The new polar orbiting weather satellite that was launched into space just weeks ago has sent back its first data. The National Oceanic and Atmospheric Administration (NOAA) released a global view map that shows the temperature profile of the atmosphere through one of the many channels the orbiting hi-tech device is measuring. This particular channel is used in the making of the NOAA/NESDIS Blended Total Precipitable Water (TPW) product that meteorologists and emergency managers use for precipitation guidance and flood alerts.
This image uses ATMS data to depict the location and abundance of water vapor (as associated with antenna temperatures) in the lower atmosphere, from the surface of the Earth to 5 kilometers altitude. Transparent/grey colors depict areas with less water vapor, while blue-green and purple colors represent abundant water in all phases (vapor, clouds, and precipitation) in low and middle latitudes. In the polar regions, purple depicts surface snow and ice.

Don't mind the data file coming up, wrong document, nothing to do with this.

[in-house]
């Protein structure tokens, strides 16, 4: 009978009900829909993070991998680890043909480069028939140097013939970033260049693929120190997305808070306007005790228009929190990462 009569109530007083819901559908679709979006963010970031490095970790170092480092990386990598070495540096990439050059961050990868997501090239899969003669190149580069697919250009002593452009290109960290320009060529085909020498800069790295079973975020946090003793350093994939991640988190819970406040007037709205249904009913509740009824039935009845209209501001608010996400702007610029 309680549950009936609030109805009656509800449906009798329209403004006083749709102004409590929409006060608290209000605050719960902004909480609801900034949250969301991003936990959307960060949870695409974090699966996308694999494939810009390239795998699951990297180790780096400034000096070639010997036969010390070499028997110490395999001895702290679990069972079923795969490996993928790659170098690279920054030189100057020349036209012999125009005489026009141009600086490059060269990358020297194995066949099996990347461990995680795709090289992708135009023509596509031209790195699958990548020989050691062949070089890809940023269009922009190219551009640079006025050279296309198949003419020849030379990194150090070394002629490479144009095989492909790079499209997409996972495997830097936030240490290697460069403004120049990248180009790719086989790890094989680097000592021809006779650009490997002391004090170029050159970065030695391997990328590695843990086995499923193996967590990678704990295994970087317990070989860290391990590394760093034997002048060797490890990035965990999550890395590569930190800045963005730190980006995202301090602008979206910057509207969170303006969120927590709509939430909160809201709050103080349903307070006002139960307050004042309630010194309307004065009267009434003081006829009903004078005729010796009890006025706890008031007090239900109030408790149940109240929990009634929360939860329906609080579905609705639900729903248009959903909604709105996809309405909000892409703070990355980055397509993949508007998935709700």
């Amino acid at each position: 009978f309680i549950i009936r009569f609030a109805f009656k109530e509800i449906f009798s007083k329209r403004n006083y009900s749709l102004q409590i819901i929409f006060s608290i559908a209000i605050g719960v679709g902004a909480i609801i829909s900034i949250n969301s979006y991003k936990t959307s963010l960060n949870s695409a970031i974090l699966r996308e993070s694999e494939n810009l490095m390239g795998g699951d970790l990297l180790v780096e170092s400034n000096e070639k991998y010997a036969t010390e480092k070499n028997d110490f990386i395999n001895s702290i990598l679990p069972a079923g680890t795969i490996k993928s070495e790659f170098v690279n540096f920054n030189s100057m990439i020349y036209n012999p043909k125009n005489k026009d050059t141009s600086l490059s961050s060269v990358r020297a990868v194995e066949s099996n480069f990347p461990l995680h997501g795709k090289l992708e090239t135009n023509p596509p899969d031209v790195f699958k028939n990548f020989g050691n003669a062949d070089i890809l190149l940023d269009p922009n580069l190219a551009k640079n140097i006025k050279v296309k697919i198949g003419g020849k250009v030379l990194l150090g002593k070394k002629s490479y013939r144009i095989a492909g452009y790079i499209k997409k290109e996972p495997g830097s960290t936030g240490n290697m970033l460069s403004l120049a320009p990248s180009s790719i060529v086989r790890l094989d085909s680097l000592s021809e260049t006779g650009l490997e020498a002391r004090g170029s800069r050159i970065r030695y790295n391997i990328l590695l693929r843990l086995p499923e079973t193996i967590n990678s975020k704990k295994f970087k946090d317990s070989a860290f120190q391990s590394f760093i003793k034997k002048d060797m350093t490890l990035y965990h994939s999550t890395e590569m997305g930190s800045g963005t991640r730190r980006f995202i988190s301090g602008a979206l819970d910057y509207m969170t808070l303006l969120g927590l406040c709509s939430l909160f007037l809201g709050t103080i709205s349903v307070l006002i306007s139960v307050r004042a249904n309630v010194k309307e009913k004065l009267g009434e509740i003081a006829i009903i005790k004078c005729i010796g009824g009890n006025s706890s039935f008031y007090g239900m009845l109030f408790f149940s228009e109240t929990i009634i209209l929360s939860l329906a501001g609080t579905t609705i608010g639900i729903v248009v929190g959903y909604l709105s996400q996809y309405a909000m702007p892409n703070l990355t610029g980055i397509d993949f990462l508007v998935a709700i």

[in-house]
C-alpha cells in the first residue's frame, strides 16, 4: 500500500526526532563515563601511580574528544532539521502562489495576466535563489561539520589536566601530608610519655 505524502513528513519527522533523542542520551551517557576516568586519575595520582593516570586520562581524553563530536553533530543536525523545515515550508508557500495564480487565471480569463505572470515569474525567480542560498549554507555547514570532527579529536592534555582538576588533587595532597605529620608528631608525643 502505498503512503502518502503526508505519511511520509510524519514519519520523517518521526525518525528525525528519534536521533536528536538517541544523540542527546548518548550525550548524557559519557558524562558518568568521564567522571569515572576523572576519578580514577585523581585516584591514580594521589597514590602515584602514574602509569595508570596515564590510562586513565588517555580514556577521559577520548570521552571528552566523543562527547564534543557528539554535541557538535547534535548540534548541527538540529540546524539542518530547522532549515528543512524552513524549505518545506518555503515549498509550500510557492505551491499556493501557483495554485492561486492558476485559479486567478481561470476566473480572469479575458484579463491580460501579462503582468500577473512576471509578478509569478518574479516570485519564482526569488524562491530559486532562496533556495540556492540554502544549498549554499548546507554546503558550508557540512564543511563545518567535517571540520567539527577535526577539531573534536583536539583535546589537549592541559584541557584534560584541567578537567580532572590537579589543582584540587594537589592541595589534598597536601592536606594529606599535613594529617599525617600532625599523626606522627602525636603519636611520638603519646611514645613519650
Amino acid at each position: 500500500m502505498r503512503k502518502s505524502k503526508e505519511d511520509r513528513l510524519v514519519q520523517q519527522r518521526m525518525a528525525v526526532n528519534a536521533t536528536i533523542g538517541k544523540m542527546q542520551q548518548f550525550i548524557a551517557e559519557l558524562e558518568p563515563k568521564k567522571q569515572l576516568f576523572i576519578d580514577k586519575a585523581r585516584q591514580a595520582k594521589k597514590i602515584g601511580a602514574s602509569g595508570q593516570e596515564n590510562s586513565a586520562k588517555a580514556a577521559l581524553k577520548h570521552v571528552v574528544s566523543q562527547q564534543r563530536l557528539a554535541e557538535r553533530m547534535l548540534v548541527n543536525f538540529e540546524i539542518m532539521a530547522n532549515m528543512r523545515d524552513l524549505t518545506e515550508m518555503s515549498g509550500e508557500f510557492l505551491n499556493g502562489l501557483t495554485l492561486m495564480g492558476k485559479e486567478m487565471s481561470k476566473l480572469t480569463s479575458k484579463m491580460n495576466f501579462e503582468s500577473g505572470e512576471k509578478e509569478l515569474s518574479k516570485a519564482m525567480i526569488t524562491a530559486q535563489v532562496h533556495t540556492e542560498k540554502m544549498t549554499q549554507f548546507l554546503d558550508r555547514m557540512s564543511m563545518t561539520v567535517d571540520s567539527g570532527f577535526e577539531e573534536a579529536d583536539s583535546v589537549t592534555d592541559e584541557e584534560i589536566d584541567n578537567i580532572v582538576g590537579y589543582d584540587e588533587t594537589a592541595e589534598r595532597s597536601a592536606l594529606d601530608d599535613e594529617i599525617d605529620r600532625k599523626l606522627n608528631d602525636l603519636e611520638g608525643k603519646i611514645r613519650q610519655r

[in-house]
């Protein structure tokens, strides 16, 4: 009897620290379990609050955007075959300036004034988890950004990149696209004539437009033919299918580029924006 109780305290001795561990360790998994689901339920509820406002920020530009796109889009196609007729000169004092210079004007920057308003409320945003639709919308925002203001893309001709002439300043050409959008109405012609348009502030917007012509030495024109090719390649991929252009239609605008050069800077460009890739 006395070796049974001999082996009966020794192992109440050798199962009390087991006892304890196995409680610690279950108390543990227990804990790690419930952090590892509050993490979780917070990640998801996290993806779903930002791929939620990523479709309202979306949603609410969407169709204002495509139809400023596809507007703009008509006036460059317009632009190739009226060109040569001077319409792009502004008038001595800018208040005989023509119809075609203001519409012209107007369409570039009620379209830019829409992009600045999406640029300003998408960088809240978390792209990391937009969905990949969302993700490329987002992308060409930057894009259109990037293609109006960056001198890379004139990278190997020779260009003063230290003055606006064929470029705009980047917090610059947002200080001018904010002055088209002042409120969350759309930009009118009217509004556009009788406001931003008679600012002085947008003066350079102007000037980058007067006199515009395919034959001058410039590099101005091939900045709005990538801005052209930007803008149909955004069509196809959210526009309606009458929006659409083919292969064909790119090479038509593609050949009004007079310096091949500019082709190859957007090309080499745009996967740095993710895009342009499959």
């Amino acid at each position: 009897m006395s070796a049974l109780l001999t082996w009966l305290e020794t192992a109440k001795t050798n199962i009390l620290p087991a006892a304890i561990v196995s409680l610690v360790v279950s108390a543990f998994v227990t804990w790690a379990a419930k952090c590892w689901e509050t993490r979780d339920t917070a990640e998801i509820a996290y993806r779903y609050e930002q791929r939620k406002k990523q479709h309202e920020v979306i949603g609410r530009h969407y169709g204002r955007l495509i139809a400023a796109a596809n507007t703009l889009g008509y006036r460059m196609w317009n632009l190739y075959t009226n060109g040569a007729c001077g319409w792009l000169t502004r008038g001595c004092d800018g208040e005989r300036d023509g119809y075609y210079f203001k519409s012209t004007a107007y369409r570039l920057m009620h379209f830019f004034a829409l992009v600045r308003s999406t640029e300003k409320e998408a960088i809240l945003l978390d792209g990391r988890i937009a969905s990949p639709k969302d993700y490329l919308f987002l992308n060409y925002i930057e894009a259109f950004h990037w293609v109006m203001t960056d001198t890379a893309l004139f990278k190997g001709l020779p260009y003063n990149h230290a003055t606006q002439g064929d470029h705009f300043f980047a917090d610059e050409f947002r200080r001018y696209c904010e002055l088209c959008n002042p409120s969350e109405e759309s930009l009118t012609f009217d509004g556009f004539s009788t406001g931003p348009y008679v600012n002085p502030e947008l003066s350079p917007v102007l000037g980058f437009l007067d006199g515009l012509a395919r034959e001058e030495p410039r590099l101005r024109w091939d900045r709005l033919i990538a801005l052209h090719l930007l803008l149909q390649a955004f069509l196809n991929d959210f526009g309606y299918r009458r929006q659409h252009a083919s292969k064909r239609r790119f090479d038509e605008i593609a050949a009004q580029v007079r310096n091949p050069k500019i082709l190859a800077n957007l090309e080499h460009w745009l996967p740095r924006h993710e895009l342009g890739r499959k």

While known as JPPS-1 through launch, the satellite has been renamed “NOAA20”, a welcome addition to the fleet of weather satellites monitoring the Earth’s weather for NOAA and its member agencies such as the National Weather Service and National Hurricane Center. JPSS-1 continues the NOAA operational polar satellite sounder missions which dates back to the 1970’s. NOAA-20 with be the 20th operational polar satellite for NOAA.